Release: 25th January 2020
Format: BR / DVD
A man, held captive for no apparent reason for years, is given a cell phone, money and expensive clothes and released. Unless he finds out the identity of his captor, an even worse fate awaits him.
Your reaction to Oldboy rests largely on your view of whether filmmakers tell stories because they like them or because they want to. If you are in the former camp, then Oldboy will represent a ghoulish nihilism that punishes not only the characters but the viewer; a platter of visceral brutality and unflinching cruelty with no apparent purpose but to be acrimonious. For those in the other camp, here lies a tragic tale worthy of the Greeks. A homogony of comedy, heartbreak and honest violence. For this latter group, Chan-Wook Park serves as a purveyor of morals. His message: vengeance is not only messy, but it also generates monsters and victims in equal measure.
Even now, Oldboy seems to be a paradoxical time capsule of its own making. Some things have not dated well (the treatment of Mi-Do is reprehensible across the board), while the central conceit that everyone is awful, allows the more abhorrent behaviours to comment on themselves. The turn of the century fashion carbon dates Oldboy is a way that seems to be very specific to films of this period, yet its themes of perceived reality, isolation and self-destructive culpability seem tailor made for the Trump/Brexit-era. The rest: all of the stuff around incest, the altering of one’s appearance, and ‘tasks’, seem straight out of ancient mythology (something that Park apparently found inspiration in). So, Oldboy serves to be an odd viewing experience, now. At once frustratingly opaque; throwing a mixture of rich substance and non sequiturs; yet utterly intoxicating, this is like a cinematic cheeseburger made with really good meat and some delicious but unusual toppings. Hardly fine dining, but well worth the meal.
Oldboy feels very much like a film from a very specific period in time and with a very specific agenda in mind; to disrupt and disturb. Yet, it is much more than its peers of the time. Many might pair it with, say, Takashi Miike’s ‘Audition’, Kinji Fukasaku’s ‘Battle Royale’ or even Darren Arrenofsky’s “Requiem for a Dream’, but the truth is that Oldboy feels more like a fable. A bedtime story that adults tell each other about the dangers of losing oneself into vengeance. It is a theme Park would repeat three times during his vengeance trilogy but seems to be the one that resonates the most.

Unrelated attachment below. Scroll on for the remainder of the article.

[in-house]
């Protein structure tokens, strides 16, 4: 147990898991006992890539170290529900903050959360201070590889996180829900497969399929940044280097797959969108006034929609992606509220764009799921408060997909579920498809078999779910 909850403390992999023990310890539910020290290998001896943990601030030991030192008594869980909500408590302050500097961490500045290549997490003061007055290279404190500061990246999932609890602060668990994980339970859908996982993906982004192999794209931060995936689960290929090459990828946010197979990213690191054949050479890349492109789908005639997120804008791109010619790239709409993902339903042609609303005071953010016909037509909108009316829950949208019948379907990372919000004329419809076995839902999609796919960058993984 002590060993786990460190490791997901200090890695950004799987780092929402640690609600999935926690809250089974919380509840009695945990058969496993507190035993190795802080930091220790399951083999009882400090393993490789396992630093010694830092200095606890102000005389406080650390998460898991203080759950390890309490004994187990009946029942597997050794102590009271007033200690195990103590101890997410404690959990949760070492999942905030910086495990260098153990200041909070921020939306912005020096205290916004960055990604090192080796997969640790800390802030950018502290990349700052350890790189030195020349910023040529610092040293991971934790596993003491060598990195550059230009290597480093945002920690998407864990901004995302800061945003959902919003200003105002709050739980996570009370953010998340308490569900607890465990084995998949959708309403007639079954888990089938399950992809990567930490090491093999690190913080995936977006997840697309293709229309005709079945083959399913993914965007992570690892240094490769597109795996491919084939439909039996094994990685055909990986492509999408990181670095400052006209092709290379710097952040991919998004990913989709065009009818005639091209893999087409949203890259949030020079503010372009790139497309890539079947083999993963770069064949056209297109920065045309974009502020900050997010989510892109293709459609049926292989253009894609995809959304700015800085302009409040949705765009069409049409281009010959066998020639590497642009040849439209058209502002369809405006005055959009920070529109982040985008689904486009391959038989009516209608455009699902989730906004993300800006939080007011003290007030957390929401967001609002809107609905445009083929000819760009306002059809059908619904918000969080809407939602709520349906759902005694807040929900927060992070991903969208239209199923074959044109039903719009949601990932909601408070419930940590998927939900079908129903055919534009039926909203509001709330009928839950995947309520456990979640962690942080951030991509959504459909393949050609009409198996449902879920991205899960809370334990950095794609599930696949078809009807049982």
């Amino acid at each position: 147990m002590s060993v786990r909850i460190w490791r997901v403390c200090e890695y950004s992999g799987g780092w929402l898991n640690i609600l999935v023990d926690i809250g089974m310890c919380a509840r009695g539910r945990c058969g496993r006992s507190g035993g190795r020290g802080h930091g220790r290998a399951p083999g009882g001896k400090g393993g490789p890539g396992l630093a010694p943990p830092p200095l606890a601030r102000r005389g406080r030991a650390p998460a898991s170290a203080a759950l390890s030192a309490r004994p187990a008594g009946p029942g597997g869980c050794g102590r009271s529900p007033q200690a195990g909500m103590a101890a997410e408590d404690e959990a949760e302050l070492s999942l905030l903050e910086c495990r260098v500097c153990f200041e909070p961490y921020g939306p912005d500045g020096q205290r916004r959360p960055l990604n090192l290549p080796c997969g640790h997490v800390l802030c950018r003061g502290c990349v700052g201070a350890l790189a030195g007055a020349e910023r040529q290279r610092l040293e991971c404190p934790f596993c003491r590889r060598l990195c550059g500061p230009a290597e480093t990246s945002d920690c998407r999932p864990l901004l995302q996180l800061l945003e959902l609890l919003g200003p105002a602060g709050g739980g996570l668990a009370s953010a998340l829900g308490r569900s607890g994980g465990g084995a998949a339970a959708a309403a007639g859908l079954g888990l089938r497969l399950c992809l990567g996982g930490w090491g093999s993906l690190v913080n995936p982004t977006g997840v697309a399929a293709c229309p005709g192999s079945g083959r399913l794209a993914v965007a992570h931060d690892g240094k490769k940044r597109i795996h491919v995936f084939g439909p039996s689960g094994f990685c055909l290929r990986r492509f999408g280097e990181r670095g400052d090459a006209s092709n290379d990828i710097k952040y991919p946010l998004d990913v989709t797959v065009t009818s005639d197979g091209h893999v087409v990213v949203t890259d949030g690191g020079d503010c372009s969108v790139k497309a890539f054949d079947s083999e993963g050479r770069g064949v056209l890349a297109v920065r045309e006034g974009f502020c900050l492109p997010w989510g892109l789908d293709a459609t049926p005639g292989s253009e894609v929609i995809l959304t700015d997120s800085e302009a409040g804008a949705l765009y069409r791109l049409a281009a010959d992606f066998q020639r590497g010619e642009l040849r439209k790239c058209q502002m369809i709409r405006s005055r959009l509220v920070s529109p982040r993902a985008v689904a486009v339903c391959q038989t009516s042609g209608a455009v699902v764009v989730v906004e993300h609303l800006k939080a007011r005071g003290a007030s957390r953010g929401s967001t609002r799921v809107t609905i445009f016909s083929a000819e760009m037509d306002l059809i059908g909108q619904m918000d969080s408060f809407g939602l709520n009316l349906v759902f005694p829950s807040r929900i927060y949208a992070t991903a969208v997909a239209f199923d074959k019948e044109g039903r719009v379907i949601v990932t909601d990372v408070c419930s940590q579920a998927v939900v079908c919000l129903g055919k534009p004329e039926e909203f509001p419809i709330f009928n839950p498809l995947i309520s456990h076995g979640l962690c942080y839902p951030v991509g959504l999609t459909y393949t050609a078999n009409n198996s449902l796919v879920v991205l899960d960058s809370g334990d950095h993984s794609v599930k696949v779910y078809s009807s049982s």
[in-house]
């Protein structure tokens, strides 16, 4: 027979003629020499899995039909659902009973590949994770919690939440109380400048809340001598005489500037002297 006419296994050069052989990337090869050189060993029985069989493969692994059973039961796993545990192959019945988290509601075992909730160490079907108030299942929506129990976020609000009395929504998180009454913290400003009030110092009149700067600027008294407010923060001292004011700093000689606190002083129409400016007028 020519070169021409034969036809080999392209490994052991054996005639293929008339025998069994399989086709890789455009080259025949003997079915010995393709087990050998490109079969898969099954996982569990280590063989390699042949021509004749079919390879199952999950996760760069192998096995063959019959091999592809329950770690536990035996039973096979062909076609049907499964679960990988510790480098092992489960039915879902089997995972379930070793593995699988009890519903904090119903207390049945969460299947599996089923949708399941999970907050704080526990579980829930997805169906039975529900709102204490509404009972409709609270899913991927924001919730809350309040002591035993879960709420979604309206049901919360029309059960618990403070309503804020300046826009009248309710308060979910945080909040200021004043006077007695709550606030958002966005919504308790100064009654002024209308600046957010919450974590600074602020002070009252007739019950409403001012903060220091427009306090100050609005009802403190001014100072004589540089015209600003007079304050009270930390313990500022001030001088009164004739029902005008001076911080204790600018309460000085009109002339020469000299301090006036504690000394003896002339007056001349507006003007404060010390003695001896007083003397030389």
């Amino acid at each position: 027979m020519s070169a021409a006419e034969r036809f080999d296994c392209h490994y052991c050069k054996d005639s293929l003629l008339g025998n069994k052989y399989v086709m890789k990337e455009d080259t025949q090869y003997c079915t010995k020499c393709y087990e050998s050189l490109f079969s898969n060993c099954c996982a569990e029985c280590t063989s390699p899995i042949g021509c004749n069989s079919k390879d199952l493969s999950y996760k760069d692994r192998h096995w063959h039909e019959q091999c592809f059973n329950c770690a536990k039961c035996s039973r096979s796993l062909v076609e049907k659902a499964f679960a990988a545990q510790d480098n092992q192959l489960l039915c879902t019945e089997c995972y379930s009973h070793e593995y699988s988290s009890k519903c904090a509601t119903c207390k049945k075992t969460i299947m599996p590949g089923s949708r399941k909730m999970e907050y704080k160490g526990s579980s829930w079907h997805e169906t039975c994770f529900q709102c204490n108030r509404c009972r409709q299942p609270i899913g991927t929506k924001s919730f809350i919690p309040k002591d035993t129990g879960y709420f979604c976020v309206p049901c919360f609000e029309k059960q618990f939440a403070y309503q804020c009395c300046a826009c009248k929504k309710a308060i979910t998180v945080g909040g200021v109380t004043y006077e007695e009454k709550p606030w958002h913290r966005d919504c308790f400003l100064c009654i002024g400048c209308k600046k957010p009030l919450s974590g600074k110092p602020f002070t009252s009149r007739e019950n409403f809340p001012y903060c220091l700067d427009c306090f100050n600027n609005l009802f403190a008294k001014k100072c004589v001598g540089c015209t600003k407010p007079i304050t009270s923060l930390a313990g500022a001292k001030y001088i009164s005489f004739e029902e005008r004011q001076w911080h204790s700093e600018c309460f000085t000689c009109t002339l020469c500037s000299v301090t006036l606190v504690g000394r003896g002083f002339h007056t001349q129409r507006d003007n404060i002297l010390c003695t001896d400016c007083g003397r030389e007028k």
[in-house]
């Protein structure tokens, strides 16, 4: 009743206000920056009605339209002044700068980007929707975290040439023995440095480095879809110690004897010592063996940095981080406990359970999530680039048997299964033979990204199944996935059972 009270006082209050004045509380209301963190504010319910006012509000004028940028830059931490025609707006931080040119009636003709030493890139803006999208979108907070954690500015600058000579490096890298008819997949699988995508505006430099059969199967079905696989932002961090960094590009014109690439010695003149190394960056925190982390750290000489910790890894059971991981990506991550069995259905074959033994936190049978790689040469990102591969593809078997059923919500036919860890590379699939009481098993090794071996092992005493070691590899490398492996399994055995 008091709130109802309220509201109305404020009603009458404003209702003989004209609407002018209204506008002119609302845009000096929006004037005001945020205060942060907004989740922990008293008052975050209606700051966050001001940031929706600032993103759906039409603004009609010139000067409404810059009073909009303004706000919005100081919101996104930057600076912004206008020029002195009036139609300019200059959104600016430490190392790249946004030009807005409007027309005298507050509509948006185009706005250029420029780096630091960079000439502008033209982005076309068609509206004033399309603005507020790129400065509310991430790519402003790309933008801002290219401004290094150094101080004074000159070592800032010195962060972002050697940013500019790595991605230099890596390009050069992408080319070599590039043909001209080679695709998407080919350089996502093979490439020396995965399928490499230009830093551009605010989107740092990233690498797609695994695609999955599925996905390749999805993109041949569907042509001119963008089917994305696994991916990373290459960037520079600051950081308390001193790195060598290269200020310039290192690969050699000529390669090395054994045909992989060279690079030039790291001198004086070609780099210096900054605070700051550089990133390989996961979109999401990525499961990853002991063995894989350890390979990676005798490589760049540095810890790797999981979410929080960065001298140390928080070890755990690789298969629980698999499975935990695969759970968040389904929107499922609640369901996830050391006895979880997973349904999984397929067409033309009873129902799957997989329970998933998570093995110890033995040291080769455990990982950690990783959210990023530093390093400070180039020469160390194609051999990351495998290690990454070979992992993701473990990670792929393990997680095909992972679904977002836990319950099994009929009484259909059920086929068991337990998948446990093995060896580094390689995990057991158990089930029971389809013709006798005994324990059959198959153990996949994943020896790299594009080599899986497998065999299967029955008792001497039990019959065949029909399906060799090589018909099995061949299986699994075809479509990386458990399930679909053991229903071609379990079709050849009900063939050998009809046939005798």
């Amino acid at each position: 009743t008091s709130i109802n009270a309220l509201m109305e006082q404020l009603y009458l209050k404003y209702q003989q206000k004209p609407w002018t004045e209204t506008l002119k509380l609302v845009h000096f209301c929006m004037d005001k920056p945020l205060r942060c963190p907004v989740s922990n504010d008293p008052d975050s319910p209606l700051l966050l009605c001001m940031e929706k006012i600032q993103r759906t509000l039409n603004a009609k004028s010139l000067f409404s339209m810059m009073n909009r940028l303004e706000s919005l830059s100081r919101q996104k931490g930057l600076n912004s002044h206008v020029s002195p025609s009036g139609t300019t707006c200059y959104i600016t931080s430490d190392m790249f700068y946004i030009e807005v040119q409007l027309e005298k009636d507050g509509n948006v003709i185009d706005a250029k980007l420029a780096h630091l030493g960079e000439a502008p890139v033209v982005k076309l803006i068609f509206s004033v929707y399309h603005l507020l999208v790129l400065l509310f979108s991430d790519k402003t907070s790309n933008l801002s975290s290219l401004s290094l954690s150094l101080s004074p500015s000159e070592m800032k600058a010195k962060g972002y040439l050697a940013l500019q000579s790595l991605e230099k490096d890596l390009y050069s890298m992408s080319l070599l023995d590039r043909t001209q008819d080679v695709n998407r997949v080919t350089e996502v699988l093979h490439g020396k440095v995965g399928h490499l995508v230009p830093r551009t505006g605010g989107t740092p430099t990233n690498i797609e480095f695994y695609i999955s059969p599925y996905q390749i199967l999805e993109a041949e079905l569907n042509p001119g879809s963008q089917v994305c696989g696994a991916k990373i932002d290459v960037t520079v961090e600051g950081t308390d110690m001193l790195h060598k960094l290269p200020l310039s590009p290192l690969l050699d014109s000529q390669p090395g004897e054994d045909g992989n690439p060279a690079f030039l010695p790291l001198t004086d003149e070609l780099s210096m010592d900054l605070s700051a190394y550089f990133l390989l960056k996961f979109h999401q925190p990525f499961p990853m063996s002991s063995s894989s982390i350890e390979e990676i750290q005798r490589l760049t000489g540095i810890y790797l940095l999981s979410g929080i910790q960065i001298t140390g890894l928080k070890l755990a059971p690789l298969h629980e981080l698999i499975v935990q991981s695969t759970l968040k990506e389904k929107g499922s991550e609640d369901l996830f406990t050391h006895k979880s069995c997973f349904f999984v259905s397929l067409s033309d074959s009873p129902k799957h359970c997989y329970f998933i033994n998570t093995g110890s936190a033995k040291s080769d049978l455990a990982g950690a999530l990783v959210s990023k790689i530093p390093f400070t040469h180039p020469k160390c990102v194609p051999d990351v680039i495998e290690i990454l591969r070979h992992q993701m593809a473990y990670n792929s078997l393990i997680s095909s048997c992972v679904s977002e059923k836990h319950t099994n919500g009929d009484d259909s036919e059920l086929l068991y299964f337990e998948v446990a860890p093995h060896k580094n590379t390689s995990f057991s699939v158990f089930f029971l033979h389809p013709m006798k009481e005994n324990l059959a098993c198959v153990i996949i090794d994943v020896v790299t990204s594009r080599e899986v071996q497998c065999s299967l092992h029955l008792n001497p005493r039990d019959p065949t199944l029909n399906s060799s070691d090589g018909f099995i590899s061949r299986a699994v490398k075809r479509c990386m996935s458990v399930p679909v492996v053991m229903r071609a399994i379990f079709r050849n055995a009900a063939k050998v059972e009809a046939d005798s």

There have been multiple releases of Oldboy over the years, but Arrow are the first to bring out a 4K scan on UHD. It is important to contextualise the production of Oldboy in that it was not ever expected to be a grand piece of cinema and was made on an extremely modest budget. With this in mind, it should come as no surprise that this 4K presentation is hardly going to make it to the pantheon of immaculate prints. There are moments when grain is almost unbearable, and despite its prominent neon artwork, colours look unreliably flat at times. But thankfully, these moments are rare, and what we end up with is a shiny new version of the picture. Night scenes have an added depth to them, and the odd pop of extreme colour (a purple umbrella, a blue tracksuit) all serve to immortalise the film’s graphic novel origins. The soundtrack is well preserved, with what seems to be a delightfully thick uptick in the sound effects track (cue ‘hammer scene’). So, for fans of the film, this is likely to be the premium choice for you.
Since it took Cannes by storm in 2004, Oldboy has lived with a cult following that helped turn a Western subculture driven by spotty teen fandom slowly drip-fed with Asian cinema, into the esteem of films like Parasite winning Best Picture at the 2020 Oscars. For all of its extreme obsessions and superfluous aesthetic flourishes, Oldboy took the b-movie troupe of Western revenge narratives and blow it wide open in a way that could only come from Eastern sensibilities. Oldboy helped to legitimise Korean cinema in the eyes of the Western world in a way that Christopher Nolan’s Batman legitimised comic book films to a point of them being a multi-billion-dollar industry. It may not be the single most important film in Korean film history, but for most, Oldboy remains one of the most significant. Not bad for a movie about a guy whose biggest achievement is eating a live octopus.
Film Grade: B
The additional disc, a feature length documentary ‘Old Days’, was not available at the time of review, but has previously been released by Arrow. The accompanying UHD features on the main discs are a mixture of archive materials and a recently filmed interview with Tony Rayns; a man who is basically the pub quiz expert for Korean cinema night. The true jewel in the crown is an innocuous Q&A with Chan-Wook Park. An affable and open filmmaker, he offers up a number of interesting facts about the film and its origins.
Special Features Grade: B-
Like its famous scene, Oldboy remains a hammer to the head for all who view it. Now, in 4K, it just looks and sounds that extra bit gritty.